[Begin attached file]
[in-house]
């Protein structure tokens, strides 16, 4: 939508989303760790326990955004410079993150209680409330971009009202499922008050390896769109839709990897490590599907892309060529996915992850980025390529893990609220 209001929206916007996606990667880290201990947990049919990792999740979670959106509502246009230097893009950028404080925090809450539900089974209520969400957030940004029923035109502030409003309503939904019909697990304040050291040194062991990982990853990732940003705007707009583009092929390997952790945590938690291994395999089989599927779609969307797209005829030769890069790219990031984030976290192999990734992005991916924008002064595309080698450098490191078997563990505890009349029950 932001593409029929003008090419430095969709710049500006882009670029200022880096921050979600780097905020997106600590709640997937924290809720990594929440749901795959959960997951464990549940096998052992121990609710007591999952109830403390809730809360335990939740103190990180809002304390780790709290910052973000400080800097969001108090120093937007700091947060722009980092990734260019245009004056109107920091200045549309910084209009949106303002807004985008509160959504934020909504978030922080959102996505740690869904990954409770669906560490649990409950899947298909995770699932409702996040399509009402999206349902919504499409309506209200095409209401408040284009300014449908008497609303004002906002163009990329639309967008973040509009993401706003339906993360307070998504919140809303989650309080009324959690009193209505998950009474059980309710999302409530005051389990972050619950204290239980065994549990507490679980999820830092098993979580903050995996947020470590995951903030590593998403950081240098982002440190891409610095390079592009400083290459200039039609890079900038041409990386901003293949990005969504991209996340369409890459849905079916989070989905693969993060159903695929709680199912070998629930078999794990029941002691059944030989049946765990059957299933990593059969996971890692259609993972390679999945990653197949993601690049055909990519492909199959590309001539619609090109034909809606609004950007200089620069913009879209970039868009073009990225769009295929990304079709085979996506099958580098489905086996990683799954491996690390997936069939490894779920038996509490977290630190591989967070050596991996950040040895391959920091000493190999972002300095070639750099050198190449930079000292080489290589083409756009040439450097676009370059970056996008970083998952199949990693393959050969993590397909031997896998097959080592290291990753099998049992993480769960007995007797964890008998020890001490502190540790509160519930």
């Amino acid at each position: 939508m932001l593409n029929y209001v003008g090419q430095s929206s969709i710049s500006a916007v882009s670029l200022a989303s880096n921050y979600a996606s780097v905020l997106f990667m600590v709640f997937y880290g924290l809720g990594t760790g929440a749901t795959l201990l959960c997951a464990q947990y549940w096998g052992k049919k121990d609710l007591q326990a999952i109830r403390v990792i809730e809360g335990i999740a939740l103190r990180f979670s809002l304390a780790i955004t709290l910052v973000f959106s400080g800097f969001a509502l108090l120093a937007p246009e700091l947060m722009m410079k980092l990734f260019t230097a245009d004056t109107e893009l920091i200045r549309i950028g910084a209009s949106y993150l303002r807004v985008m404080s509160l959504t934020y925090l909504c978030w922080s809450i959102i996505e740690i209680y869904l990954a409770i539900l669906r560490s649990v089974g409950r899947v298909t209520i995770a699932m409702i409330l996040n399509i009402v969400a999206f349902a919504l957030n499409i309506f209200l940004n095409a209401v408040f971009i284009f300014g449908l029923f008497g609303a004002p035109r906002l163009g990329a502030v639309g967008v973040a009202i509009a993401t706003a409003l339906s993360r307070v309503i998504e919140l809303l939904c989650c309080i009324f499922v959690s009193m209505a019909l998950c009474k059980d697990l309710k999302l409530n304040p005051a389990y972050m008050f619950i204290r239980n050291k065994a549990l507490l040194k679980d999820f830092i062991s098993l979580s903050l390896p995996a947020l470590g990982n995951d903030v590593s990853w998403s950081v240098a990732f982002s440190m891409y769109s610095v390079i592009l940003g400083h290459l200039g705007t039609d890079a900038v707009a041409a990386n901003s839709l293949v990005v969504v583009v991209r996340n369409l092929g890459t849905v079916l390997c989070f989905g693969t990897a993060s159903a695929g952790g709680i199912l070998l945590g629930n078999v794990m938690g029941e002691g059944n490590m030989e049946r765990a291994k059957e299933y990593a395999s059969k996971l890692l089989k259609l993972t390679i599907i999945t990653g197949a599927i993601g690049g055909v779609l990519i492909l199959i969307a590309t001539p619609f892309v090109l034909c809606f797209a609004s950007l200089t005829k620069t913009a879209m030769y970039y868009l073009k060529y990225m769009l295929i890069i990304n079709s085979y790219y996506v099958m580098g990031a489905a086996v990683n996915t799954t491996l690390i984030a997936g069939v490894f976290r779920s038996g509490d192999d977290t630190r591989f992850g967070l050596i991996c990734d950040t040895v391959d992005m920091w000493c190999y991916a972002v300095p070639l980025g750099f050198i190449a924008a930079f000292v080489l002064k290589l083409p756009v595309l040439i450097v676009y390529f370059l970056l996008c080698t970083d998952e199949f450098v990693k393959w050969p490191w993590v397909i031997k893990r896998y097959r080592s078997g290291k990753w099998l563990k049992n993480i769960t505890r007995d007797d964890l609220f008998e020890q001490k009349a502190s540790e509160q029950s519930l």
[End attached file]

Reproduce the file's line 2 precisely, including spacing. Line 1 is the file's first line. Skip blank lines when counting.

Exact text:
């Protein structure tokens, strides 16, 4: 939508989303760790326990955004410079993150209680409330971009009202499922008050390896769109839709990897490590599907892309060529996915992850980025390529893990609220 209001929206916007996606990667880290201990947990049919990792999740979670959106509502246009230097893009950028404080925090809450539900089974209520969400957030940004029923035109502030409003309503939904019909697990304040050291040194062991990982990853990732940003705007707009583009092929390997952790945590938690291994395999089989599927779609969307797209005829030769890069790219990031984030976290192999990734992005991916924008002064595309080698450098490191078997563990505890009349029950 932001593409029929003008090419430095969709710049500006882009670029200022880096921050979600780097905020997106600590709640997937924290809720990594929440749901795959959960997951464990549940096998052992121990609710007591999952109830403390809730809360335990939740103190990180809002304390780790709290910052973000400080800097969001108090120093937007700091947060722009980092990734260019245009004056109107920091200045549309910084209009949106303002807004985008509160959504934020909504978030922080959102996505740690869904990954409770669906560490649990409950899947298909995770699932409702996040399509009402999206349902919504499409309506209200095409209401408040284009300014449908008497609303004002906002163009990329639309967008973040509009993401706003339906993360307070998504919140809303989650309080009324959690009193209505998950009474059980309710999302409530005051389990972050619950204290239980065994549990507490679980999820830092098993979580903050995996947020470590995951903030590593998403950081240098982002440190891409610095390079592009400083290459200039039609890079900038041409990386901003293949990005969504991209996340369409890459849905079916989070989905693969993060159903695929709680199912070998629930078999794990029941002691059944030989049946765990059957299933990593059969996971890692259609993972390679999945990653197949993601690049055909990519492909199959590309001539619609090109034909809606609004950007200089620069913009879209970039868009073009990225769009295929990304079709085979996506099958580098489905086996990683799954491996690390997936069939490894779920038996509490977290630190591989967070050596991996950040040895391959920091000493190999972002300095070639750099050198190449930079000292080489290589083409756009040439450097676009370059970056996008970083998952199949990693393959050969993590397909031997896998097959080592290291990753099998049992993480769960007995007797964890008998020890001490502190540790509160519930």